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SWAT team called to David Hogg’s house in dangerous hoax

It was initially described as a prank, but in reality it's anything but.

FILE PICTURE: David Hogg addresses students at Marjory Stoneman Douglas High after a gunman killed 17 of his classmates in February.(Photo by Emilee McGovern/SOPA Images/LightRocket via Getty Images)
FILE PICTURE: David Hogg addresses students at Marjory Stoneman Douglas High after a gunman killed 17 of his classmates in February.(Photo by Emilee McGovern/SOPA Images/LightRocket via Getty Images)

You know what’s funny? Having a dozen heavily-armed SWAT team officers suddenly descend upon your home after being falsely told there’s a hostage situation there. That’s funny.

The victim of this absolutely hilarious joke was David Hogg, a recent graduate of Marjory Stoneman Douglas High School who has been tirelessly campaigning for gun reform ever since 17 of his fellow classmates and teachers died in a mass shooting at the school in February.

Deputies from the Broward Sheriff’s Office responded on Tuesday morning to reports of a hostage situation at the Hogg family home in Coral Springs, Florida. According to ABC Local 10 News, Hogg was not home at the time, and deputies quickly discerned that the 911 call was a hoax.

“[The incident is] evidence of the fact of how many people are trying to stop us from what we’re trying to do, which is stop these kids from dying,” Hogg said. “There’s people trying distract from what we’re trying to push here.”

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The incident was initially described as a “prank” by several media outlets — but that description downplays the reality of swatting, which is not only a terrifying experience for the victims, but which also creates the risk that they will accidentally be shot by trigger-happy, on-edge police officers.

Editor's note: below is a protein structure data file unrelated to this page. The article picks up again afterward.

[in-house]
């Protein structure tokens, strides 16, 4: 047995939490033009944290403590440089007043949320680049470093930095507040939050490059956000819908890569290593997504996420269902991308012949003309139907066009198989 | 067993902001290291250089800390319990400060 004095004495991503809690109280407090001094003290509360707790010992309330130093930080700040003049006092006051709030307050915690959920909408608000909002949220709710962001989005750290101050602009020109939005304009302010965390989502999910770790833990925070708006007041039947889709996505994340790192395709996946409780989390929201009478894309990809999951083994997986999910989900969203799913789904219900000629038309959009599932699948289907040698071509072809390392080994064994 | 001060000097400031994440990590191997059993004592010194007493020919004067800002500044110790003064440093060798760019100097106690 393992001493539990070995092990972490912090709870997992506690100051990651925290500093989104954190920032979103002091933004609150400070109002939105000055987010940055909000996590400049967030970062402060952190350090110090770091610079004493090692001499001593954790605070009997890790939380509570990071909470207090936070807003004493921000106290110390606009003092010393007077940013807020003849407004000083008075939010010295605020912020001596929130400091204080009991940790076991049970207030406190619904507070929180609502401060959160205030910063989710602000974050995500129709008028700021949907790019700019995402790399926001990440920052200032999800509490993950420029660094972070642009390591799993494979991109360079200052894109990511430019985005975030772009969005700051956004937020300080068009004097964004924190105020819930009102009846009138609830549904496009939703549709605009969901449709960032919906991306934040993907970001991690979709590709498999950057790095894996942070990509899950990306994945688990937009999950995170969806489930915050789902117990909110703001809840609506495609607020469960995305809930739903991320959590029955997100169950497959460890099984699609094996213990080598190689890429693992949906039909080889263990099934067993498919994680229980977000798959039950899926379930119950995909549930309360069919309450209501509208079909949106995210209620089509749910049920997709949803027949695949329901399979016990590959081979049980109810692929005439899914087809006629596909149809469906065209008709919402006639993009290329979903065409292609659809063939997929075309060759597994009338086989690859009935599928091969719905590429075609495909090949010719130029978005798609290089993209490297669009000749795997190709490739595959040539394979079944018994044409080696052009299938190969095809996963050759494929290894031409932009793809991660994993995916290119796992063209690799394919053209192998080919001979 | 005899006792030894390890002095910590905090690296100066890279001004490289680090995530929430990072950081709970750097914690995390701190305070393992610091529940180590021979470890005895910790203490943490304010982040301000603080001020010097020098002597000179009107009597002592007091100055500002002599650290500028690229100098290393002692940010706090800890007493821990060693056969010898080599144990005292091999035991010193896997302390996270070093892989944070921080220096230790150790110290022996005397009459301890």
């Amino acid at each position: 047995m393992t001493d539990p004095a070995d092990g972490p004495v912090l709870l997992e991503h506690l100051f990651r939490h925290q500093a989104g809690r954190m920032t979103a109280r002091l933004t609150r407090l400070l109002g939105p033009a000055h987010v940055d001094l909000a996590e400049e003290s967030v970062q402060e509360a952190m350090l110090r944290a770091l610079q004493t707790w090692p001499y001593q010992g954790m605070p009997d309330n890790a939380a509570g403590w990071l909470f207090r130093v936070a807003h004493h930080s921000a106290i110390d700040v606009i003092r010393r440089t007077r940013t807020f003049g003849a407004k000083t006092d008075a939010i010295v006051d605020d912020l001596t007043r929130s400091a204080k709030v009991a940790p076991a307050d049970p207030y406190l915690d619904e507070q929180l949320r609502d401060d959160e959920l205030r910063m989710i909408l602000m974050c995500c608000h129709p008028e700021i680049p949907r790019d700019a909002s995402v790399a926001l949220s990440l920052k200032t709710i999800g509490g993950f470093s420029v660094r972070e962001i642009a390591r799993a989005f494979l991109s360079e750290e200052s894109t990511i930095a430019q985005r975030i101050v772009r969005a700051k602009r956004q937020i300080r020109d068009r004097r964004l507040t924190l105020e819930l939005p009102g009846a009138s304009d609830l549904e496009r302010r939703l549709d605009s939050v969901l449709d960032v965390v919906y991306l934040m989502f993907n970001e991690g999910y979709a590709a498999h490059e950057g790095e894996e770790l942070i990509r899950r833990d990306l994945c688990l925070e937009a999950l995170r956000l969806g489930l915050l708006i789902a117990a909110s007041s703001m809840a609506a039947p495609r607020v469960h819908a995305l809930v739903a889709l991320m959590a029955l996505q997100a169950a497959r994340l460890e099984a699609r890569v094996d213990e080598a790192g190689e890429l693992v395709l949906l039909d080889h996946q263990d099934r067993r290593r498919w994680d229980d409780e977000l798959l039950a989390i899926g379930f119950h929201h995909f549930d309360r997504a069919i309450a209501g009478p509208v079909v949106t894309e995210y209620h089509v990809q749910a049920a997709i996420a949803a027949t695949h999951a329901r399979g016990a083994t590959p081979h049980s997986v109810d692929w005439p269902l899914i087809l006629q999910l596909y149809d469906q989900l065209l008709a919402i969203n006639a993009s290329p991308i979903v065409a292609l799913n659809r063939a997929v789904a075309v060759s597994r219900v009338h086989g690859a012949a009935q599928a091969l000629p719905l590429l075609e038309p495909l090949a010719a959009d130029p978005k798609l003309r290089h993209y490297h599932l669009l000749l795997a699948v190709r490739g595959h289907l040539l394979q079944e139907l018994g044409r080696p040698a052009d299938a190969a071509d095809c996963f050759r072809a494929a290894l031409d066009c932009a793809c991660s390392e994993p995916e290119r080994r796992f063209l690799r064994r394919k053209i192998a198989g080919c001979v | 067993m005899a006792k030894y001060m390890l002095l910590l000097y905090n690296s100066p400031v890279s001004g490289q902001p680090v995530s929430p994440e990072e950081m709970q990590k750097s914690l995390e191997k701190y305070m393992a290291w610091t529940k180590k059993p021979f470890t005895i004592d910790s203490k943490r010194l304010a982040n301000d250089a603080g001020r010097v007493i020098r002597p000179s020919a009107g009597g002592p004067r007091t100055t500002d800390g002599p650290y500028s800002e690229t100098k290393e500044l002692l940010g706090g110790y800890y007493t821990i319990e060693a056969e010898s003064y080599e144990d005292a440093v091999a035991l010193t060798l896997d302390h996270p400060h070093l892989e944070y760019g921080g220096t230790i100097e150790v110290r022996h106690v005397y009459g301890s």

Calling 911 to send a SWAT team to the unsuspecting victim’s house — otherwise known as “swatting” — is a “joke” that began on the internet among gamers and YouTube streamers. One example below, from 2014, shows a gamer playing Counter-Strike before heavily-armed officers burst in and order him to the ground. Other high-profile examples include cops descending on the homes of celebrities Tom Cruise, Justin Bieber, and Ashton Kutcher.

But, as is so often the case when troll culture translates over to real life, swatting can have serious and sometimes deadly consequences.

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In December 2017, 28-year-old Andrew Finch was shot dead in his home in Wichita, Kansas, by a SWAT team who were told that Finch had killed a man and was holding three people hostage. The prank caller, 25-year-old Tyler Barriss, is currently awaiting sentencing for involuntary manslaughter. Barriss reportedly decided to call police after he got into an argument with Finch while playing Call of Duty online.

Some states have clamped down on swatters. In 2015, a 22-year-old Connecticut man was sentenced to a year in prison for being part of a “swatting” community. The same year a 34-year-old from Nebraska was sentenced to five years in prison for being part of another, unrelated swatting ring. Broward County Sheriff said they were investigating the latest swatting of Hogg’s home.

Of course, this is hardly the first time that Hogg has been the subject to absurd trolling and conspiracy theories. After deciding, along with other Parkland survivors, to advocate for gun reform, Hogg spent weeks after the Parkland shooting being subject to far-right claims that he was a “crisis actor,” that he never survived the shooting, and that he was brought in as a paid actor to make the shooting appear worse than it was.